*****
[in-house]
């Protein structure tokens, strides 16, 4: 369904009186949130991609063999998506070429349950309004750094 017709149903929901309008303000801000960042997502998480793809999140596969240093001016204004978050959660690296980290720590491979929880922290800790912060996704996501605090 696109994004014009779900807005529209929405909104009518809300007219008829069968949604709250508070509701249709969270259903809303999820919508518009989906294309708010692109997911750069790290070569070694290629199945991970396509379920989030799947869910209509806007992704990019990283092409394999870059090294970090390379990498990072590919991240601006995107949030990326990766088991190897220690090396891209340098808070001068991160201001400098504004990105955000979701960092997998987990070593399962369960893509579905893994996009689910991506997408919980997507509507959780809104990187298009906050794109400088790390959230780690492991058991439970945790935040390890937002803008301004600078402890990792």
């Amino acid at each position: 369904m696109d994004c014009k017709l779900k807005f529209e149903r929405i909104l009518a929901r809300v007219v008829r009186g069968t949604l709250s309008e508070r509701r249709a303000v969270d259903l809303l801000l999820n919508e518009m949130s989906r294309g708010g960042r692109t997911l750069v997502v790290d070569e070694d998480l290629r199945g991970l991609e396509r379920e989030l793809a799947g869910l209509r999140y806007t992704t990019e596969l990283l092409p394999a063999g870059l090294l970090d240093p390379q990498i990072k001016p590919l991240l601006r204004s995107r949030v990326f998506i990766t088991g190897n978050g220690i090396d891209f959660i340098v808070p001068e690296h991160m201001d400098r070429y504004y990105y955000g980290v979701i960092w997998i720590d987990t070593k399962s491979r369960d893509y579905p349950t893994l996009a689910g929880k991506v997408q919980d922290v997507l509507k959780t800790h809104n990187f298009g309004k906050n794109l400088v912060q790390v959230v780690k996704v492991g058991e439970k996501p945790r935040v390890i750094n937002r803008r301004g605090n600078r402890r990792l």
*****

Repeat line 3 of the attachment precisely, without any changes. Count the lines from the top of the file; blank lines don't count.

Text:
């Amino acid at each position: 369904m696109d994004c014009k017709l779900k807005f529209e149903r929405i909104l009518a929901r809300v007219v008829r009186g069968t949604l709250s309008e508070r509701r249709a303000v969270d259903l809303l801000l999820n919508e518009m949130s989906r294309g708010g960042r692109t997911l750069v997502v790290d070569e070694d998480l290629r199945g991970l991609e396509r379920e989030l793809a799947g869910l209509r999140y806007t992704t990019e596969l990283l092409p394999a063999g870059l090294l970090d240093p390379q990498i990072k001016p590919l991240l601006r204004s995107r949030v990326f998506i990766t088991g190897n978050g220690i090396d891209f959660i340098v808070p001068e690296h991160m201001d400098r070429y504004y990105y955000g980290v979701i960092w997998i720590d987990t070593k399962s491979r369960d893509y579905p349950t893994l996009a689910g929880k991506v997408q919980d922290v997507l509507k959780t800790h809104n990187f298009g309004k906050n794109l400088v912060q790390v959230v780690k996704v492991g058991e439970k996501p945790r935040v390890i750094n937002r803008r301004g605090n600078r402890r990792l």